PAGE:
Andrew Morandus and Margaret Simington LeBus

Andrew Morandus LeBus

Andrew Morandus LeBus came to America with his family from Alsace, France which is located on the eastern border of France on the west bank of the Rhine. It is adjacent to Germany and Switzerland, so it abounds in both French and German influences. Our LeBus ancestors resided in Alsace during the 17th, 18th and 19th centuries, years when its citizens were subjected to a number of conflicts greatly affecting their lives and wellbeing. When Andrew was born July 14, 1826 in Largitzen, Alsace, France, the country was recovering from foreign occupation. A dramatic surge in population growth caused an economic depression resulting in hunger, housing shortages and lack of work. This may have been the reason for the LeBus family immigrating to America. (Click link – Letter to Frank LeBus)

Andrew was either the first or second child of Seraphin and Marieanna “Anne” Hubschwerlen LeBus. We have some documentation of this family in a transcription of Seraphin’s will dated 14th day of April A.D. 1868. Their four sons, Morandus, Lewis, Francis Joseph and Anthony along with two daughters, Anne Swaney and Mary Ewing are mentioned. They may have had two other daughters (Marieanna and Teresa) who died as infants but we have no information documenting that. (Click link – Last Will and Testament of Seraphin LeBus)

Even though I have not located this LeBus family on a passenger list or found a naturalization record for Seraphin, I am led to believe they immigrated to America between 1826 and 1831, after Andrew’s birth. Their son Anthony LeBus was born April 11, 1828, and census records for him give his birth place as France and Pennsylvania, so that muddies the water a bit. Daughter Anne LeBus was born January 9, 1831, in Columbiana County, Ohio.

SERAPHIN LEBUS FAMILY SETTLE IN OHIO

Andrew’s father, Seraphim Labes, can be found in the 1840 United States Federal Census living in Hanover, Columbiana, Ohio with a household consisting of nine people. (Note misspelling of name.) The 1840 census gives only the name of the head of household with age ranges for other members of the household. Listed are one male and one female under five years old; one male and two females between the ages of five and nine; two males between the ages of ten and fourteen; one male between the ages of thirty and thirty-nine; and one female between the ages of seventy and seventy-nine. Seraphin’s wife Anne died in April 1, 1839, so perhaps the older female was her mother.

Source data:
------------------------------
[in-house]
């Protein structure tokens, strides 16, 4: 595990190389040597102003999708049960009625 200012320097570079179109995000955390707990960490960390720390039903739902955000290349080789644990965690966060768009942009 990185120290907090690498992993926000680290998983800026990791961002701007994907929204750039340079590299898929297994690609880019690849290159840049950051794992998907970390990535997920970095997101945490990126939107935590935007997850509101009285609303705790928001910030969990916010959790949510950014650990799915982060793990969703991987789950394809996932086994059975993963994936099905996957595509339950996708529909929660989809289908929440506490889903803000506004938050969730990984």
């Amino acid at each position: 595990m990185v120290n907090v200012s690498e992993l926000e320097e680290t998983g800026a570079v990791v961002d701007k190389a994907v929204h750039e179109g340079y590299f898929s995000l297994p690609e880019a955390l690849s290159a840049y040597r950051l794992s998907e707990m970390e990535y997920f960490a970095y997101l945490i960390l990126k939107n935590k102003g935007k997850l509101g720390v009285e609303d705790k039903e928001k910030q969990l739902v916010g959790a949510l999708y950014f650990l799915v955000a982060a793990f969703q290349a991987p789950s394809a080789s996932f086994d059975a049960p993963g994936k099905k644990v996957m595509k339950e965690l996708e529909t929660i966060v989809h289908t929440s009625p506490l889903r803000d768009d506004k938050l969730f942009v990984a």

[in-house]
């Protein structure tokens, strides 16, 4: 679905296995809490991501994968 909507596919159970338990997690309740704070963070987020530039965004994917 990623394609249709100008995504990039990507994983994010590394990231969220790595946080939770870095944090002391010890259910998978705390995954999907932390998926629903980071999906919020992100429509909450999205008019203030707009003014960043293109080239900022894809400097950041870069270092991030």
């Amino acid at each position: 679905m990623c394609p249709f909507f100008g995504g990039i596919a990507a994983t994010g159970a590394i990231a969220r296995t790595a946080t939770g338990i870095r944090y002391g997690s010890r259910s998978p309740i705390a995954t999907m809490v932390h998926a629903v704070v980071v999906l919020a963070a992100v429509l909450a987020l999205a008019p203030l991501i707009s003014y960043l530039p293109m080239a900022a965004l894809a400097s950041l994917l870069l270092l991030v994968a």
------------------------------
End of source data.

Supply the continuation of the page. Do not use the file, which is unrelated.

Andrew Morandus LeBus married Margaret Simington in 1845 and they are recorded on the 1850 United States Federal Census living in Smith, Mahoning, Ohio, with their two children, Mary A. (Ann) age four and Thomas C. age one. The name is incorrectly spelled as Labus. Andrew’s given birthplace is France. Margaret and children were born in Ohio.

ANDREW, MARGARET AND FAMILY MOVE TO ILLINOIS

By 1860 the LeBus family had moved to Wayne County, Illinois, and five more children were added to the household – John, George, Jackson, Ida and Nancy. Andrew’s given occupation was blacksmith. Unfortunately, I have no data or family lore that explains when they moved to Illinois or the reason for their move. Several of his siblings moved to Kentucky but none to Illinois. The years leading up to the Civil War were a turbulent time in America, so perhaps it played a part in the family’s move.

I have not found a record showing Andrew was enlisted in the military, but like all people at that time, he and his family must have been impacted by it. Here is an excerpt from an article from USGenWeb Archives entitled, “Life in Wayne County during the Civil War, Wayne County, Illinois.”

 When the call reached Wayne County there was great excitement. All the loyal men hurriedly met to make plans to go to Mt. Vernon to enlist. But first, they must decide how their families should be cared for and protected during their absence.

They agreed that those with some physical disability and the few physicians should remain to protect and defend the homes and families if it should be necessary. Also, the crops must be put in for food and it would require some who were able bodied to organize the young boys and girls and plant and care for each farm.

At this time, many of the community sympathized with the Southerners and they called a meeting and organized a society called ‘The Knights of the Golden Circle’ to act as spies against the Northern men, and hinder them in every way possible and to give assistance to the Southern Army…